Posts by Bartleby

Why Drivers Drink and Drive

Posted by on Mar 31, 2017 in Drink and Drive | 0 comments

Why Drivers Drink and Drive

Drunk driving is against the law, but there are a lot of drivers out there who still drive while under the influence of alcohol. It is as if they are not aware of the consequences, and how these consequences can change the direction of their lives.

They are too confident

Drunk drivers clearly know that alcohol has negative effects on the body that can compromise their driving capability, but this does not stop them from driving while intoxicated. They are too complacent that nothing bad will happen. In fact, they even want to prove a point by being reckless. They speed and weave through traffic, and one look at the news shows us what can happen because of it.

They are forced to drive

Many drinking sessions are not planned, so it is not uncommon that the drinking group does not have a designated driver, so the individuals in this group are forced to drive home on their own. It is important to have a designated driver that they can trust while they are already under the influence of alcohol. This way, someone who is not intoxicated can take them home safely.

They think they will not be arrested

Driving while drunk is against the law, and jurisdictions and states have their own ways on making sure that this offense is not committed. Increasing police visibility, setting up sobriety check points on strategic locations, prioritizing DUI cases in court, and having awareness and educational programs about drunk driving are just some of them. Without the proper enforcement of the law, drivers become complacent that they will not get caught, increasing their chances of risking drunk driving.

They are not afraid of the penalties

Driving under the influence of alcohol convictions have severe consequences. The fines can reach thousands of dollars. The license suspensions can reach up to 5 years or more. There is also the possibility of jail times, depending on the severity of the offense.

According to the website of Truslow & Truslow, there are legal ways to defend DUI charges. The fact that these charges can be defended or dismissed may make drivers more confident in drunk driving, or their drunk nature make them overlook the severity of the consequences.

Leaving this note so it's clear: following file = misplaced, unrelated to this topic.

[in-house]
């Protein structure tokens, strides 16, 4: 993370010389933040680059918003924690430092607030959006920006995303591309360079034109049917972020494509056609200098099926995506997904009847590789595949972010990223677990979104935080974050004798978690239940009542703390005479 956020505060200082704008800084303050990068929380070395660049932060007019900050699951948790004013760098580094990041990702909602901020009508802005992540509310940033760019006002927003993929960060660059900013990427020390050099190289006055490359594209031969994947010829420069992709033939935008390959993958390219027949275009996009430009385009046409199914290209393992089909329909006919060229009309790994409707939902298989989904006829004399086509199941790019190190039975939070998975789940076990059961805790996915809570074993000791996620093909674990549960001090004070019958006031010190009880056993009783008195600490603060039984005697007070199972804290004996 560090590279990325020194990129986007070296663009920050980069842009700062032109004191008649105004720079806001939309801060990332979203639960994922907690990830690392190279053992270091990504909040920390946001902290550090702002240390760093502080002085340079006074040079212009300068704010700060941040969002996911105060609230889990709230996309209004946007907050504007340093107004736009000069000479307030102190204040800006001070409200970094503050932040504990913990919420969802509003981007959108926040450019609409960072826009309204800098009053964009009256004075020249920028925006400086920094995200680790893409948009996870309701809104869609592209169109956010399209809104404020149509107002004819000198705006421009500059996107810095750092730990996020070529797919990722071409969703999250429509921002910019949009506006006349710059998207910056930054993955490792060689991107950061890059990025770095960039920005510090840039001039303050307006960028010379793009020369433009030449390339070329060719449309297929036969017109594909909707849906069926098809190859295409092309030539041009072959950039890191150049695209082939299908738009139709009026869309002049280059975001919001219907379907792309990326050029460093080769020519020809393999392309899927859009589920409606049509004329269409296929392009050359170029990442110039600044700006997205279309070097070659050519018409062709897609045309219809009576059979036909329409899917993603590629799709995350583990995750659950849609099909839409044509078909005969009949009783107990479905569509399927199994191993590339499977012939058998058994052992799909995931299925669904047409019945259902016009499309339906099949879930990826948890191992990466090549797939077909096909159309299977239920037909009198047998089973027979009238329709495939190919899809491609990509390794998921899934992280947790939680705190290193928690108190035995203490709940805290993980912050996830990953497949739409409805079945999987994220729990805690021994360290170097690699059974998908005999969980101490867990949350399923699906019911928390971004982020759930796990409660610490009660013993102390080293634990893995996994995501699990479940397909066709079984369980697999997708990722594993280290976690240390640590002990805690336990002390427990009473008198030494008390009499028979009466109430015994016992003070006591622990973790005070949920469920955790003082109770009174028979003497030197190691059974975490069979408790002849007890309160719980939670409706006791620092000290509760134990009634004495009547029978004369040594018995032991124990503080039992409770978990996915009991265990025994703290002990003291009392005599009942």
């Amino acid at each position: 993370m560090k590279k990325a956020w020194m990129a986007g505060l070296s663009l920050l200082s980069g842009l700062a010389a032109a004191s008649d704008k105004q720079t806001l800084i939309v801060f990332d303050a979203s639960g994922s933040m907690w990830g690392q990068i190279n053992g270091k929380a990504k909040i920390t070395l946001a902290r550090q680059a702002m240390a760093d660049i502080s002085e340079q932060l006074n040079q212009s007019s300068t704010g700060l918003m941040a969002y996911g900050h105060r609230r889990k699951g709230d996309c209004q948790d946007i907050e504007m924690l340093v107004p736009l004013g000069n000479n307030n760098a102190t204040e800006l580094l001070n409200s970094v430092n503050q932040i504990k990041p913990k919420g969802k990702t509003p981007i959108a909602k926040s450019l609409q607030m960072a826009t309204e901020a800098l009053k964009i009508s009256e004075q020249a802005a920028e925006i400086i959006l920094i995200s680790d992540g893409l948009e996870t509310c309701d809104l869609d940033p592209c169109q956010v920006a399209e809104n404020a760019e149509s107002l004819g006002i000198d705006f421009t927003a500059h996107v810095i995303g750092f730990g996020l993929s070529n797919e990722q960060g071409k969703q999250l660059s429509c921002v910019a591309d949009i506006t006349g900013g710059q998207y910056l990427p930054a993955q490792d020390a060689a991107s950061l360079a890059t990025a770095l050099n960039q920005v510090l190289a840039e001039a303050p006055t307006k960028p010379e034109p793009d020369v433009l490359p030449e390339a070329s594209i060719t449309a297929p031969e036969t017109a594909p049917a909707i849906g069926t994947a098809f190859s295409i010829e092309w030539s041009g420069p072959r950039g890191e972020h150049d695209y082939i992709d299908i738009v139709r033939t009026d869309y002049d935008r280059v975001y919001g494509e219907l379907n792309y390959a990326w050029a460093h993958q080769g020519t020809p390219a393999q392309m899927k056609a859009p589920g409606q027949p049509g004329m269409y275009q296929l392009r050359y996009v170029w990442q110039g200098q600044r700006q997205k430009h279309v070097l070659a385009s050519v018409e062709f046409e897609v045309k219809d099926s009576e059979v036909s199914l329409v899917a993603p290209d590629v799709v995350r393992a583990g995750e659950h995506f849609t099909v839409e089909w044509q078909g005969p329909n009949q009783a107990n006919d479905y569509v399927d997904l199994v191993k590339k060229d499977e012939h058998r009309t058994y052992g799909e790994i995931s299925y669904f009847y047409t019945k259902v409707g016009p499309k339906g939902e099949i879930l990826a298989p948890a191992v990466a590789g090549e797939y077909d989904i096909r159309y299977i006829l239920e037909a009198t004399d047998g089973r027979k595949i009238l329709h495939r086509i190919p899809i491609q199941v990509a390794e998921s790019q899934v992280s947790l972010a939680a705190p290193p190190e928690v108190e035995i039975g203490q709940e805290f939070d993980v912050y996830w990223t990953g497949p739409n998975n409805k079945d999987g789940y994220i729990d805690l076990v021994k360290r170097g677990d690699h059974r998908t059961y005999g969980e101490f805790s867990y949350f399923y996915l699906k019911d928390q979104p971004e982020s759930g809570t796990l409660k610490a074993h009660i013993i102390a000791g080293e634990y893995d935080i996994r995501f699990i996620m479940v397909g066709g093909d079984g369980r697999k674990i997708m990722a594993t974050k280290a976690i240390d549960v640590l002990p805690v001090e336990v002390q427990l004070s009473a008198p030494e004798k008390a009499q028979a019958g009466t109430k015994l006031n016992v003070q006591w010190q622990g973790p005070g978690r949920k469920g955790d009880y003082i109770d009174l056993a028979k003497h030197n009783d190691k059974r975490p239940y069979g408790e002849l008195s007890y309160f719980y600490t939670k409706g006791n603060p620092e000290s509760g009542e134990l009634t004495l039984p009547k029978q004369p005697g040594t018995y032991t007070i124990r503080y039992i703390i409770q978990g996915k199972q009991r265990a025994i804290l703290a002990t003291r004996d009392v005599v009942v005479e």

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How To File A Hit And Run Accident Claim

Posted by on Oct 15, 2016 in Vehicle Accidents | 0 comments

Car accidents can happen any time. For some people, the first thing that will come to their mind is to leave the scene of the crime. However, doing so may likely put you in hot water and may result to serious legal ramifications. Running away from the scene of an accident is called hit and run. In some states, collision with an animal is also called “hit and run.”

In majority of the states, it does not matter whether you caused the accident or not. The only exception to the hit and run rule is when you need to access emergency assistance provided that you immediately return to the scene of the accident. In some states, hit and run accidents need not happen on the highway or public road but can happen even in the parking lot. Let us say that you accidentally bumped into an unoccupied car and did not leave your contact information that is hit and run.

According to the website of Pohl & Berk, LLP, a hit and run accident can have fatal consequences on the victims involved. Such accidents may result to hospitalization, loss of income, physical harm, and others. Hit and run is considered as a criminal offense and the penalties that will be imposed may vary from one state to another. In some states, criminal offense can either be classified as felony or misdemeanor. To be classified as a felony, most states define hit and run as leaving the scene of accident when there is an injured person.